You can be a good business selling profitable products and services, but still fail. One of the key areas for failure is failing to concentrate on cash flow.
In this article Tracy Ewen looks at some practical tips that you can take to improve your cash flow.
Planning your cash-flow projections – whatever might be happening in the economy – is absolutely fundamental. If you get it right, this process will alert you to any potential problems well in advance.
There are some simple processes that make it easier for you to get paid.
1. Make sure your invoices are correct
Finance problems can often be self-inflicted. It seems obvious but companies that send out incorrect invoices often find that their customers end up returning an invoice and requesting a new one.
2. Make sure your customers know your payment terms
Balancing credit terms vs cash-flow needs is something many businesses struggle with. Be sure to tell your potential customers upfront about your credit terms – before you provide your product or service.
3. Plan, plan, plan!
Prepare cash-flow projections for next year, next quarter and, if you’re on shaky ground, next week.
4. Look out for bad debt
Also, many businesses fail to look out for bad debt. This is a mistake – the more you can anticipate and mitigate bad-debt risks, the more profitable you will be in the long run.
Bad-debt protection cover provides clients with protection for up to 90% of any loss suffered by reason of the failure of a debtor to pay owing to insolvency or protracted default.
5. Higher sales do not mean better cash flow
Also, don’t automatically associate higher sales with better cash flow. It is sometimes the case that if a large proportion of your sales are made on credit, when sales increase, your accounts receivable increase, but not your cash.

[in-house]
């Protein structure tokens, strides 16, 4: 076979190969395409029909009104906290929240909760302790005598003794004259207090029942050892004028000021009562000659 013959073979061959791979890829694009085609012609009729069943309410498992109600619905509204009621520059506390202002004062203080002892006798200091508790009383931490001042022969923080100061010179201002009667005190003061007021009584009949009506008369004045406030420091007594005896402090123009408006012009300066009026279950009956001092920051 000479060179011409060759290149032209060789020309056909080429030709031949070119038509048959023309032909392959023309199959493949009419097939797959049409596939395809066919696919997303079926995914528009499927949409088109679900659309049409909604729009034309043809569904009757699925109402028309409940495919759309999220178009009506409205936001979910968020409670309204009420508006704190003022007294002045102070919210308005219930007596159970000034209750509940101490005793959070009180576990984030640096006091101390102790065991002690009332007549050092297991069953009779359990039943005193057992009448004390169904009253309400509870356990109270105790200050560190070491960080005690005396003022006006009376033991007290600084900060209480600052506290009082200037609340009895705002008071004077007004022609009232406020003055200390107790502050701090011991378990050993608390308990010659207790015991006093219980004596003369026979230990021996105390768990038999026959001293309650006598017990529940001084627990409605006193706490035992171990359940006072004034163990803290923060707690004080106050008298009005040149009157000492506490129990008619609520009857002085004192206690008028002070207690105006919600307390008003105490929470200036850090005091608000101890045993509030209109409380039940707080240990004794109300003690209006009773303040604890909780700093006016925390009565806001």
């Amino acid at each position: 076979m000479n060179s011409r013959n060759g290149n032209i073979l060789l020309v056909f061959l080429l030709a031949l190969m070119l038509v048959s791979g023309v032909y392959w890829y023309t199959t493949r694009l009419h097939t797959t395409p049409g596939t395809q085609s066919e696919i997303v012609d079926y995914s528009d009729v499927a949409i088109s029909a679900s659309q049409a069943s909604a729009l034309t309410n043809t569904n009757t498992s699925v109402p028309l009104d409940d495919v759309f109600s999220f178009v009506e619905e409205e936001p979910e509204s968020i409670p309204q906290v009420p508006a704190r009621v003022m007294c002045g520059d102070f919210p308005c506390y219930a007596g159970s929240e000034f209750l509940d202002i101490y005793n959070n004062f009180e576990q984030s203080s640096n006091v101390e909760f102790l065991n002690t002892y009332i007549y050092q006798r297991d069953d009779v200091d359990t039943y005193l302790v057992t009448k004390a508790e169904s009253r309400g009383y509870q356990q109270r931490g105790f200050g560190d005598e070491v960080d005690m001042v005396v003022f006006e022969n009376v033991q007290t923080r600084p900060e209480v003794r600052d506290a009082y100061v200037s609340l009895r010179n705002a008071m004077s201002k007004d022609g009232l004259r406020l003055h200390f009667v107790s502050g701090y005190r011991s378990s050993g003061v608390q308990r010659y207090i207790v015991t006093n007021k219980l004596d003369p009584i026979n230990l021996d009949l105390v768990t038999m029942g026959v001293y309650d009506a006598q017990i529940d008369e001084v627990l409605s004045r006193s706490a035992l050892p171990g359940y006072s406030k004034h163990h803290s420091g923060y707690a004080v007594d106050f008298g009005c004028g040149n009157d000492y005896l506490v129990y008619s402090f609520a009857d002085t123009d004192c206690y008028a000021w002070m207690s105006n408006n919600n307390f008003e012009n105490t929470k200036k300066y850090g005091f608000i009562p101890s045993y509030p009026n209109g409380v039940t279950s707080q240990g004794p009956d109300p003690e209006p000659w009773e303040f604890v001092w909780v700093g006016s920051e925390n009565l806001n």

6. Raise cash by selling assets
You may be able to raise cash by selling and leasing back assets such as machinery, equipment, computers, phone systems and even office furniture. However, you could lose your assets if you miss lease payments.
7. Look into invoice finance
Businesses might prefer to look to invoice finance. This is borrowing money against your sales ledger. In practice, it means cash-flow situations improve with every new customer signed. The two main types of invoice finance, Factoring and Invoice Discounting, are broadly similar in the access they give to funding, though Factoring also includes the outsourcing of the business’s credit control function.
With invoice discounting, there is less work for an invoice finance company to do. This will reduce the administration costs associated with the service provision and ultimately this will prove to be a cheaper option.
8. Asset-based lending
Asset-based lending (ABL) is another alternative. This enables a company to fund the high debtor levels associated with expansion by unlocking the potential of the assets on its balance sheet. Any asset may be considered – machinery, equipment, sales invoices, or a whole host of other options. With ABL, SMEs can ease their cash flow through regular payments over an agreed period of time.
9. Try to predict cash-flow problems
The key to managing cash flow is to be aware of any problems as early and as accurately as possible. Financial services providers are wary of borrowers who suddenly need to have money today.
10. Do your homework
Most importantly, do your research and ensure you find the most suitable option for your company. Do not just look to the short term in reviewing your borrowing options and managing cash flow, but rather be prepared for what may occur months or perhaps years down the line.
Tracy Ewen is Managing Director at IGF, www.igfgroup.com, an independent commercial finance company in the UK
Do you have any other suggestions on how to improve cash flow? Please leave them in the comments box below.